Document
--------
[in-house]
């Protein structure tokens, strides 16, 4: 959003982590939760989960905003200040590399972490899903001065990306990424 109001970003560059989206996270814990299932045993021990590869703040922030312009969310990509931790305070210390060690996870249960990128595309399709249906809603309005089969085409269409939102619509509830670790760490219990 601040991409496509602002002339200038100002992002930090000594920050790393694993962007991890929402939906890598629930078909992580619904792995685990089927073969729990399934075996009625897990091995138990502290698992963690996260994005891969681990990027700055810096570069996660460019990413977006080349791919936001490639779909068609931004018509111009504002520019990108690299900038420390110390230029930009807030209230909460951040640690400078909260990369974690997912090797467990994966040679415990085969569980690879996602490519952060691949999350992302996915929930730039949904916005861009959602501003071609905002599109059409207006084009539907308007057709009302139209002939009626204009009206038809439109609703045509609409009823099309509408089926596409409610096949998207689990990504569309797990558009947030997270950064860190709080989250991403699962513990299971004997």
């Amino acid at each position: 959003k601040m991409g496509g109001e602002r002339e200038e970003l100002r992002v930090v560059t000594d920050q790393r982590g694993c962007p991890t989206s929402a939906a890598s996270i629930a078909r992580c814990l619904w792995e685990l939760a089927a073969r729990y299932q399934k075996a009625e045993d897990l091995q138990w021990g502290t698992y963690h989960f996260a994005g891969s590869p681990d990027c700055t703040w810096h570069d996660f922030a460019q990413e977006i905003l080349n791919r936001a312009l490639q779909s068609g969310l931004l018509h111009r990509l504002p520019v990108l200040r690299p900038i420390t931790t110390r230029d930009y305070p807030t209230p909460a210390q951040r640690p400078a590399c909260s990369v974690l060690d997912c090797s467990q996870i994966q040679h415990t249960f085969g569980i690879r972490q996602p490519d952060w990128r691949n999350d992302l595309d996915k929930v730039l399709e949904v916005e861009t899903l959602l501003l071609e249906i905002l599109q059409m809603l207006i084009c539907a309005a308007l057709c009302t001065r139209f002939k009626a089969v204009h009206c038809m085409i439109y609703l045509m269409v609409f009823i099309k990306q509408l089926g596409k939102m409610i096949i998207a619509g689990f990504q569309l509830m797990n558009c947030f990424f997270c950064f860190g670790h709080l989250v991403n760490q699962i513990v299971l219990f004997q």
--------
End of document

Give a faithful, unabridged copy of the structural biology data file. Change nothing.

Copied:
[in-house]
């Protein structure tokens, strides 16, 4: 959003982590939760989960905003200040590399972490899903001065990306990424 109001970003560059989206996270814990299932045993021990590869703040922030312009969310990509931790305070210390060690996870249960990128595309399709249906809603309005089969085409269409939102619509509830670790760490219990 601040991409496509602002002339200038100002992002930090000594920050790393694993962007991890929402939906890598629930078909992580619904792995685990089927073969729990399934075996009625897990091995138990502290698992963690996260994005891969681990990027700055810096570069996660460019990413977006080349791919936001490639779909068609931004018509111009504002520019990108690299900038420390110390230029930009807030209230909460951040640690400078909260990369974690997912090797467990994966040679415990085969569980690879996602490519952060691949999350992302996915929930730039949904916005861009959602501003071609905002599109059409207006084009539907308007057709009302139209002939009626204009009206038809439109609703045509609409009823099309509408089926596409409610096949998207689990990504569309797990558009947030997270950064860190709080989250991403699962513990299971004997």
């Amino acid at each position: 959003k601040m991409g496509g109001e602002r002339e200038e970003l100002r992002v930090v560059t000594d920050q790393r982590g694993c962007p991890t989206s929402a939906a890598s996270i629930a078909r992580c814990l619904w792995e685990l939760a089927a073969r729990y299932q399934k075996a009625e045993d897990l091995q138990w021990g502290t698992y963690h989960f996260a994005g891969s590869p681990d990027c700055t703040w810096h570069d996660f922030a460019q990413e977006i905003l080349n791919r936001a312009l490639q779909s068609g969310l931004l018509h111009r990509l504002p520019v990108l200040r690299p900038i420390t931790t110390r230029d930009y305070p807030t209230p909460a210390q951040r640690p400078a590399c909260s990369v974690l060690d997912c090797s467990q996870i994966q040679h415990t249960f085969g569980i690879r972490q996602p490519d952060w990128r691949n999350d992302l595309d996915k929930v730039l399709e949904v916005e861009t899903l959602l501003l071609e249906i905002l599109q059409m809603l207006i084009c539907a309005a308007l057709c009302t001065r139209f002939k009626a089969v204009h009206c038809m085409i439109y609703l045509m269409v609409f009823i099309k990306q509408l089926g596409k939102m409610i096949i998207a619509g689990f990504q569309l509830m797990n558009c947030f990424f997270c950064f860190g670790h709080l989250v991403n760490q699962i513990v299971l219990f004997q």